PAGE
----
A Conversation with One of Bitcoin Cash’s Most Prolific Developers
Calin Culianu is the #1 contributor to the Electron Cash project. Also, he contributes to BCHN, and has created the Fulcrum server. Definitely a Bitcoin Cash hero in my book. I picked his brain a bit about all things Bitcoin Cash, and got some juicy answers. Calin likes to talk, so let’s check it out.
Jonald Fyookball (JF): So Calin, how did you get into crypto?
Calin Culianu (CC): You got time? All right. I had a friend who was, I used to play games with him online. We were part of this crew online. This was like 10 years ago, or whatever, like in 2012. And he was telling me about Bitcoin and it piqued my curiosity. I didn’t know anything about it. And he was telling me how you could mine and you do transactions through your computer, and it sounded so weird. And I was like what is this stupid shit?
And I didn’t pay attention to it, and then I heard that podcast with Joe Rogan and Andreas Antonopoulos. When Bitcoin hit $1,000, that’s when I decided to get into it, which was not the best time to get into it.
And then, Satoshi. I think he was still, was he still around? I think he might have still been around when I first was reading about it. He was still in the forums. He hadn’t disappeared yet.
Can I just say one more thing, the thing that drew me, I realized how this is outside of the whole system, outside the banks, the government can’t fuck with me. I was like I can put some of my money here just in case things go belly up. This is outside of that. Why not? Why don’t I just put some of my wealth in this, and then it’s just like covering your bases. It felt really free. It felt liberating. I felt free. I don’t know. There’s something about freedom in it that really appealed to me.
JF: Where were you when the whole scaling debate started blowing up?
CC: I mean it felt like a betrayal because the whole thing was like this is going to become global money. And Satoshi, on the Bitcointalk forum, I mean he was talking about how he was going to scale it. People were asking him: can this really scale? And he was like yeah, we’re just going to… hard drives are going to be cheap someday. Some day you can download a DVD movie in five minutes. It’s not a big deal.
And the whole, everyone was on board with that. We’ll grow this thing until it can’t grow anymore. We’re going to become global money. It’s permissionless money. It was so weird. It’s like one day your wife comes home and she’s like I’m a man. Haha. I thought we were married. It’s like a betrayal. You don’t expect it. It’s like random. Like the whole thing about them not wanting to raise the blocksize, it felt ridiculous. I was like: what’s going on? I can’t even believe we’re arguing about this. It was obvious to me.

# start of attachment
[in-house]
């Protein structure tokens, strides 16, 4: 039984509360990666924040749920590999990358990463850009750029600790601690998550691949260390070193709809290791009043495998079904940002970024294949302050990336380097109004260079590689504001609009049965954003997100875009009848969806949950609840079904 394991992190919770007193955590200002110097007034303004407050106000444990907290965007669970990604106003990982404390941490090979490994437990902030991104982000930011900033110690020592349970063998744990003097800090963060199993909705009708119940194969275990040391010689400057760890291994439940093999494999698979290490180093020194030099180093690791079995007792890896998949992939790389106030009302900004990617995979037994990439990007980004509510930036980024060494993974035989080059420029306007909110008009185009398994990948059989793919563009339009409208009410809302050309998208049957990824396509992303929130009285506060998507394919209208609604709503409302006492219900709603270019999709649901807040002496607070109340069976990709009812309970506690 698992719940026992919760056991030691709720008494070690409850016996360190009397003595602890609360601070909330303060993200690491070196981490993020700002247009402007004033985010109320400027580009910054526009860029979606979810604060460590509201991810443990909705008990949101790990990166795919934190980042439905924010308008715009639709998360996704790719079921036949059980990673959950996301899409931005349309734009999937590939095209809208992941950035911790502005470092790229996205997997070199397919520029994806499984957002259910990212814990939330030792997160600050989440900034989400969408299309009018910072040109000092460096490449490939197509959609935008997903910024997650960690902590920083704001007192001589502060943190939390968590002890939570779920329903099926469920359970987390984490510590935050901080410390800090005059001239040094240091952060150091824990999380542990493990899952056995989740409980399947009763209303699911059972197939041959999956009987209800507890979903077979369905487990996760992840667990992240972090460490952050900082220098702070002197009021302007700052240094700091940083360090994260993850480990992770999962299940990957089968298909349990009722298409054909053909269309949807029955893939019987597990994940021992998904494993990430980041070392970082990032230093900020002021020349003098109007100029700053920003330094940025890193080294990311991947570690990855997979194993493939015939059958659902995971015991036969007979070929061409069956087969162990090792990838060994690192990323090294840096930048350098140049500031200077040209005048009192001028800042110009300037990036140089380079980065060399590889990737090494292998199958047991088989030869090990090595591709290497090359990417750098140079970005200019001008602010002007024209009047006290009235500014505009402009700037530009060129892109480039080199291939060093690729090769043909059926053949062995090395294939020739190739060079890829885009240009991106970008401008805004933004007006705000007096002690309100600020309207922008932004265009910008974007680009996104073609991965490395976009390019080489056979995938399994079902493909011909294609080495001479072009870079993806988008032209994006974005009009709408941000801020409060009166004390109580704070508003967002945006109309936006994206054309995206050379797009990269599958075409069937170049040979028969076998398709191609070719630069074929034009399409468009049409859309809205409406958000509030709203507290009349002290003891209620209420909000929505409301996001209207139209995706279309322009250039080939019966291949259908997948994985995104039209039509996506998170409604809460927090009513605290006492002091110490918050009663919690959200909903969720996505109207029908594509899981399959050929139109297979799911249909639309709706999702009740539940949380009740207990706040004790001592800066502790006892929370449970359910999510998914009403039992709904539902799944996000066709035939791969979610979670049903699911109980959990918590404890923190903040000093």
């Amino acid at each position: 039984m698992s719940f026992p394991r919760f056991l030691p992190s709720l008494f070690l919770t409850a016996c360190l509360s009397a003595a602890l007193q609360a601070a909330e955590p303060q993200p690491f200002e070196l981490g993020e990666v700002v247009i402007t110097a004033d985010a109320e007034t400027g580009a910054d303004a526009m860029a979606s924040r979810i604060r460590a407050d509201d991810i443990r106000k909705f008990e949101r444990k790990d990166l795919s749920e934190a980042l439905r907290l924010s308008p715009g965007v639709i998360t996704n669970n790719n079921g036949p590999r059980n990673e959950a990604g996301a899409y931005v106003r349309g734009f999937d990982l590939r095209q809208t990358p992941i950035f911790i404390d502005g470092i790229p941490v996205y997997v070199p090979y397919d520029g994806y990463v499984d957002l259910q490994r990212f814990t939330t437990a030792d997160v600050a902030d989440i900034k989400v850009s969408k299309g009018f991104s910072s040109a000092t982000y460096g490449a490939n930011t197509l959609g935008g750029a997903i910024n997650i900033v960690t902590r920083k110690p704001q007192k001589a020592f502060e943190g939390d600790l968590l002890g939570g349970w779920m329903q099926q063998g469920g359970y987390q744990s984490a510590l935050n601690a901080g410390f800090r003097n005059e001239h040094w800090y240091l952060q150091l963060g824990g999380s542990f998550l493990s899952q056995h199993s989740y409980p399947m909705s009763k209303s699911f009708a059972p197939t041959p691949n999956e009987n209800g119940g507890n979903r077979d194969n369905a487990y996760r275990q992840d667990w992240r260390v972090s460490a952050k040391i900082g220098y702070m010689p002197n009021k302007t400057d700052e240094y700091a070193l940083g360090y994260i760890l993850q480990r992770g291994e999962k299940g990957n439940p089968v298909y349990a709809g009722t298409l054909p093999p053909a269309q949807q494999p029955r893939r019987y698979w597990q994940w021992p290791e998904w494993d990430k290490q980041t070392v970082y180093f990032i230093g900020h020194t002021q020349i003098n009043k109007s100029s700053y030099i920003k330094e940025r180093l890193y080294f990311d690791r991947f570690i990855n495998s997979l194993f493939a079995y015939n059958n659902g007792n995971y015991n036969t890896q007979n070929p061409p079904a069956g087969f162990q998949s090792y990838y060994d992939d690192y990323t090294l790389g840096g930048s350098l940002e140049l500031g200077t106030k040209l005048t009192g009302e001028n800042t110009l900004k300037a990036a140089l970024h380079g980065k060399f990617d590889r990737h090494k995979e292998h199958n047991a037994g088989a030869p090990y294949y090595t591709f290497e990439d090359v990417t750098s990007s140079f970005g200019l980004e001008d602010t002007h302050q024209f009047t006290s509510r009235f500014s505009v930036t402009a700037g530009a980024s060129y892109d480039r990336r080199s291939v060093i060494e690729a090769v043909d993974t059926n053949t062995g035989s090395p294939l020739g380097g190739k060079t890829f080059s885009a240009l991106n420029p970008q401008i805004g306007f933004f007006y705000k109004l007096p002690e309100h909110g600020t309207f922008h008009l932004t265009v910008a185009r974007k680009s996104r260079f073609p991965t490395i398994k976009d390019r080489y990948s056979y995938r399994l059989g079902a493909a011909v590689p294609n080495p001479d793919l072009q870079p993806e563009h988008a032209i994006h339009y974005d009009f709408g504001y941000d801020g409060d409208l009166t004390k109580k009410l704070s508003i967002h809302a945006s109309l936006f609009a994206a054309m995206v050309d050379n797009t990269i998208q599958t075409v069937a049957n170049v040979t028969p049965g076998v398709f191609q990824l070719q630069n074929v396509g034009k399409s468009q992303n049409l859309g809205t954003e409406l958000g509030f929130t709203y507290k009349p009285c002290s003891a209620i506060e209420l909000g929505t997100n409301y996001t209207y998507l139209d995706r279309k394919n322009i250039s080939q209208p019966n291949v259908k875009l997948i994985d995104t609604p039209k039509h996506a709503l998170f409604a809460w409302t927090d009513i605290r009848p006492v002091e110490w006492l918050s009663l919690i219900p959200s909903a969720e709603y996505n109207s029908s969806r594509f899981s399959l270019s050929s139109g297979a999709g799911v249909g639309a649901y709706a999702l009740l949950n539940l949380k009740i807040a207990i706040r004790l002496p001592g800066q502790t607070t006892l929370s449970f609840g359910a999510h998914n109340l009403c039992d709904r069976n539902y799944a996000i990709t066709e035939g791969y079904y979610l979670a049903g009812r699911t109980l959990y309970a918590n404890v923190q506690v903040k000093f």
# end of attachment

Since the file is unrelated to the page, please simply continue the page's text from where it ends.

And then, there were the guys talking about Lightning. So, they were like Lightning, Lightning, this and that. None of these smart guys know what they’re doing. But, it still felt shady. It felt like these guys are scamming us.
JF: We’ve been through several forks, now, and it’s just like the same pattern, like some idiot wants to do something with the chain, and then people follow them. What’s up with that?
CC: I don’t know. Is it tribalism? Is it finding a niche? Like you find your little tribe, you’re like, all right, this is my group now. Maybe we’re drawn to the social aspect, like this is a bunch of people I can hang out with. I mean we do the same thing, Bitcoin cash, we all hang out on Telegram and stuff.
I think that’s an aspect of it like who you know. I feel like Blockstream, they poured money into this, man. They poured, and just spinning that narrative, it was professional, dude.
And there’s people that have different levels of information about a topic and it’s all over the spectrum. Even us, like we have higher levels of information, but, we’re also influenced socially by the people we know. And if you have less information or less idealism, or all you want to do is buy a Lambo, or, and it’s all like this spectrum of different sorts of motivations and levels of knowledge, and levels of idealism. It’s like a huge gray area, right, so depending on where you lie on that and who you know, you can end up following fucking ridiculous shit like Bitcoin Core.
JF: You were never really involved in developing… I know you’re involved in Bitcoin Cash development. But, were you ever involved in Bitcoin BTC development?
CC: Not at all. Like just writing little tools and stuff. Like I wrote like a little tool to like encrypt your key with bit 38 that nobody paid any attention to. It seemed like the software side was handled, and there were already projects, and no one really asked me to work on it, and I didn’t know much about Bitcoin internals at all.